There is hope that more families will use cargo bikes for trips such as shopping and the school run after the allowable limit for the larger bikes was raised to €3,000 under the Bike to Work scheme.
The Ministry of Transport has asked for the EUR 3,000 limit to be raised again in order to encourage greater use of cargo bikes.
Cargo bikes can cost significantly more than regular bikes or e-bikes, both of which face an increase in Bike to Work program limits in 2020.
Under the program, an individual can write off their income tax on the purchase price of a new bicycle used for commuting to and from work.
The cost of the bike comes from their pre-tax salary, meaning someone with the higher tax rate is effectively buying the bike for half the price.
Some employers have also chosen to contribute to the remaining cost of the bike, and employees often choose to pay off the cost over several months.
Previously, anyone wanting to buy a cargo bike could only take advantage of the tax-free limits available on bikes, which were €1,250 for standard bikes, locks and security gear, and €1,500 for bikes with an electric assist motor. From January 1st, it will be raised to 3,000 euros for cargo bikes, including electric bikes.
Cargo bikes often have large bins or seating in the front or back that can be used to transport large items and are often used to take younger children to school and daycare.
The Bike to Work program aims to encourage the public to cycle to and from work. The initiative allows employees to donate part of their salary to a bicycle and/or safety gear to be used primarily for commuting to and from work.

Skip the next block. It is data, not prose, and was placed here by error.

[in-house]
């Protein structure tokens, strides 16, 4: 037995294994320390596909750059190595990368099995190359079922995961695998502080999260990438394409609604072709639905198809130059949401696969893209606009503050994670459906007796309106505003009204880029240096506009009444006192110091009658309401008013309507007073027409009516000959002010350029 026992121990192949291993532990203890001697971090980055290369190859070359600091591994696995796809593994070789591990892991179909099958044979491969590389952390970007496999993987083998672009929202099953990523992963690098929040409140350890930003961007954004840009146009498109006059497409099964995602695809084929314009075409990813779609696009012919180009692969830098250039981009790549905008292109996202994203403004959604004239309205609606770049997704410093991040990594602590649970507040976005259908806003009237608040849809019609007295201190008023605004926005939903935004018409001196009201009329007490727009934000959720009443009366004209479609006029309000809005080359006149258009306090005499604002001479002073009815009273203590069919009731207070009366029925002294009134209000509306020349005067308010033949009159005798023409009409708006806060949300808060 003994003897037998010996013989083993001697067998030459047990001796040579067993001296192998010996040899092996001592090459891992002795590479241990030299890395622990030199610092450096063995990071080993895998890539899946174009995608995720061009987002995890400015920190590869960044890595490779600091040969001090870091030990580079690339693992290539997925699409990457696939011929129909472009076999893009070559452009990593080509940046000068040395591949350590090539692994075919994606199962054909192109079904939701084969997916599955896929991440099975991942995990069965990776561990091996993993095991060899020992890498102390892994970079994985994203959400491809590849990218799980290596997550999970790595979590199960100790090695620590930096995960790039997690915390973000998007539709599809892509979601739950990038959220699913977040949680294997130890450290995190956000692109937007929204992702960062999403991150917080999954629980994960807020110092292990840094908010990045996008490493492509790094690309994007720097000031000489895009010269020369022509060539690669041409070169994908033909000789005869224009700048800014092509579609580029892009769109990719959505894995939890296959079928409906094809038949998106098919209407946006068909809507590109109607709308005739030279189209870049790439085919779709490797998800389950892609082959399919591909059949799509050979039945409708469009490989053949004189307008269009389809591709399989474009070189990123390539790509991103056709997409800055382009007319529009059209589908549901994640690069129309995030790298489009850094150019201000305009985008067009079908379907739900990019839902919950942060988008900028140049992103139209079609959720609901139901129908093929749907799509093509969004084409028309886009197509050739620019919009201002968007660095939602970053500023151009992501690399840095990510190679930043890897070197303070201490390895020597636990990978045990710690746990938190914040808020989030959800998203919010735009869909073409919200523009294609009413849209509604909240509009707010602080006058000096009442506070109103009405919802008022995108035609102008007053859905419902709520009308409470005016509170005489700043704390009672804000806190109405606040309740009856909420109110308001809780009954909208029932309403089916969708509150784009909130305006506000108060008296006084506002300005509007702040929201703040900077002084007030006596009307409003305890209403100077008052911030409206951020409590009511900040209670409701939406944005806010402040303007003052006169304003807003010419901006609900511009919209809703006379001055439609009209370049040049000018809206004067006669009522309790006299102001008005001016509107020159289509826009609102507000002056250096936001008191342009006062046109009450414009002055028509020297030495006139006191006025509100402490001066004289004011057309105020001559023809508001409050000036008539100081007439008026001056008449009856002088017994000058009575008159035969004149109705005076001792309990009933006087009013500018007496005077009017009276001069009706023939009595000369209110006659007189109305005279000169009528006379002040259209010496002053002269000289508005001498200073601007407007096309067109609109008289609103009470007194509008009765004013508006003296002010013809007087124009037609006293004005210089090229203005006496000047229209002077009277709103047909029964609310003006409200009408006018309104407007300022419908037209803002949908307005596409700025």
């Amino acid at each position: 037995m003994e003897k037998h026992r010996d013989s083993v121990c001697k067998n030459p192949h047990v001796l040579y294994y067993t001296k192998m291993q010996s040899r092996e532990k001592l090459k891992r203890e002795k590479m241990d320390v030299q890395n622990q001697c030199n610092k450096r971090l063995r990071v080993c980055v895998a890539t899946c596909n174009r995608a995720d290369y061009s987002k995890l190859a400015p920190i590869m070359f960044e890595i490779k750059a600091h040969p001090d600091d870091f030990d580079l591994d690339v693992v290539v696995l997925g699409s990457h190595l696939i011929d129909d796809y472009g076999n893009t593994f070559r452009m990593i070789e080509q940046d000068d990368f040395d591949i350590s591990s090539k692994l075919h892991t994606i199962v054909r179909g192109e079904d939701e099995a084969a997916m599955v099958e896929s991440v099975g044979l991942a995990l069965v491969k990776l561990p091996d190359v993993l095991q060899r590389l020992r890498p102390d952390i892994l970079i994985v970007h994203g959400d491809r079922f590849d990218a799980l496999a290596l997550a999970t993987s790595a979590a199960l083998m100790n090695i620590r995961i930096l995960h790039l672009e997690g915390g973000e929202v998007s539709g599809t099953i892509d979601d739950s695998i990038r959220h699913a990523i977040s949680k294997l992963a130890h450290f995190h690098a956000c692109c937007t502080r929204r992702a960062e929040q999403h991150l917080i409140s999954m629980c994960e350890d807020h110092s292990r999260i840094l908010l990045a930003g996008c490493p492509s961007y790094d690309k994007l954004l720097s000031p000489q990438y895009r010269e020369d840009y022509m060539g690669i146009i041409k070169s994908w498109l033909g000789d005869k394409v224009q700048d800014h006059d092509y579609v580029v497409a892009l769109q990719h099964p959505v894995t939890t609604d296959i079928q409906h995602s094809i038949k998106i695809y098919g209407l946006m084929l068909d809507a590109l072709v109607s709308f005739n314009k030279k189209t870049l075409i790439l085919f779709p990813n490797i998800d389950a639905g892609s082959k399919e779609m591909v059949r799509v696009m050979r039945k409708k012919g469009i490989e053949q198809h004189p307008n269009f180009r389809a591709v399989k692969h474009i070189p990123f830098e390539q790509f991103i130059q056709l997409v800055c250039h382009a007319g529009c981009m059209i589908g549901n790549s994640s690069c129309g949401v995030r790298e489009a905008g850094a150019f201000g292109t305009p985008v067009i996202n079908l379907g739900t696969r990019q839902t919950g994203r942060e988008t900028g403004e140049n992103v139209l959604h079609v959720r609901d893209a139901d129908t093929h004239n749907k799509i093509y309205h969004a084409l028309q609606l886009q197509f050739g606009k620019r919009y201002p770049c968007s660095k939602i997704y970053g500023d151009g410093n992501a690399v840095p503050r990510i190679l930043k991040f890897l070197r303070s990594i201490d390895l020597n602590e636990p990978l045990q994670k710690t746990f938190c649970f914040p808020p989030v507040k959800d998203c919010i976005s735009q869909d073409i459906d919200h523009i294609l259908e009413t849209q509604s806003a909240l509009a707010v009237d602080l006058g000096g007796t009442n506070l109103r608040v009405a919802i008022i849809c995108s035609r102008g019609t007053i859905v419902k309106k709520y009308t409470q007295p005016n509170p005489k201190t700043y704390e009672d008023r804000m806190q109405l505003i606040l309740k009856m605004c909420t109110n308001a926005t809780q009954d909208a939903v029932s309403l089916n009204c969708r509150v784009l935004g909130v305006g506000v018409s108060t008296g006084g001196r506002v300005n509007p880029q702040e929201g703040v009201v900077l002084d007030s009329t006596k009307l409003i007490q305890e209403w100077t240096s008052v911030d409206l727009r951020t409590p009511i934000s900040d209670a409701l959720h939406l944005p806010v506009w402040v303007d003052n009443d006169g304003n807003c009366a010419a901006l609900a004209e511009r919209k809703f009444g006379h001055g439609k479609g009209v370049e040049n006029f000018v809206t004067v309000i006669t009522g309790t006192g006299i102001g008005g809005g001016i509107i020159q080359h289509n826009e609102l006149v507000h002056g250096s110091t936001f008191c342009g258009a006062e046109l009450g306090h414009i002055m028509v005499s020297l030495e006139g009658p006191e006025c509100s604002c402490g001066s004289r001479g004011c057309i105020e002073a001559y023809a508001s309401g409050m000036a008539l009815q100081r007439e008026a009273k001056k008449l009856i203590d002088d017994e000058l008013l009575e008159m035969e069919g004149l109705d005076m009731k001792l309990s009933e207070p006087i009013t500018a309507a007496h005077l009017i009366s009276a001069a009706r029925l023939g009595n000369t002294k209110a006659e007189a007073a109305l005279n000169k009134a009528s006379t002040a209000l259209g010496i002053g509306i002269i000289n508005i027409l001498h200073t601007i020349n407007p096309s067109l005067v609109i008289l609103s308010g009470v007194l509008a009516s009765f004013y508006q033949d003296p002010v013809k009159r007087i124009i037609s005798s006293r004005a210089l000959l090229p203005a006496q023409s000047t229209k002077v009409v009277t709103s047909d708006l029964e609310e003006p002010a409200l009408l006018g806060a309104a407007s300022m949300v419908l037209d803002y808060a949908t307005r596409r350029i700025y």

The purchase is not a taxable non-cash benefit and can be made at any store.
Environment Minister welcomed the change of his cabinet colleague Finance Minister Paschal Donohoe.
Mr Ryan said this increase will help make cargo bikes “more affordable” for those who choose to buy a new bike under the Bike-to-Work scheme.
“Cargo bikes have become increasingly popular in recent years as many people use them to take their children to school, to shop, and as delivery vehicles for work purposes,” he said.
“However, the cost factor is a barrier for many people who might want to buy one. We hope that by raising the limits on cargo bikes, more people will be able to choose them as a more sustainable mode of transportation.
“We also need to see our courier and delivery companies transition from vans and trucks to cargo bikes at a faster rate, and we are looking at ways to support this transformation, particularly for the last mile element of their deliveries.
“In the coming years, a reallocation of road space away from private vehicles towards public transport and space for pedestrians, cyclists and cargo bikes will play a major role in how our roads are used.”
The Department of Transport is also examining other ways to increase the number of cargo bikes.
In addition, the National Transport Authority intends to pilot the bike library concept at a number of schools over the coming year so parents can experience the use of cargo bikes and other family bikes and be confident that they would use them before investing .
Bike activists also welcomed the move and also called for the bike-to-work scheme to be expanded to other uses.
Umbrella organization Cyclist.ie said: “This is a doubling of support under the Bike to Work scheme for those who want an alternative electric vehicle, e-cargo. No huge car loans. ️No parking fees. No traffic problems. Driving pleasure at its best. Costs a few cents for trips up to 100 km.”
Sligo Cycling said on Twitter: “Great news! We look forward to having an E-Cargo or more at our next Pedal Parade. Congratulations to everyone who fought. Part of giving people the choice of transportation. And yes, we also need the infrastructure.”
https://www.independent.ie/news/environment/hopes-cargo-bikes-can-replace-more-family-cars-as-bike-to-work-limit-increased-to-3000-42085265.html Hoping cargo bikes can replace more family cars as bike-to-work limit is raised to €3,000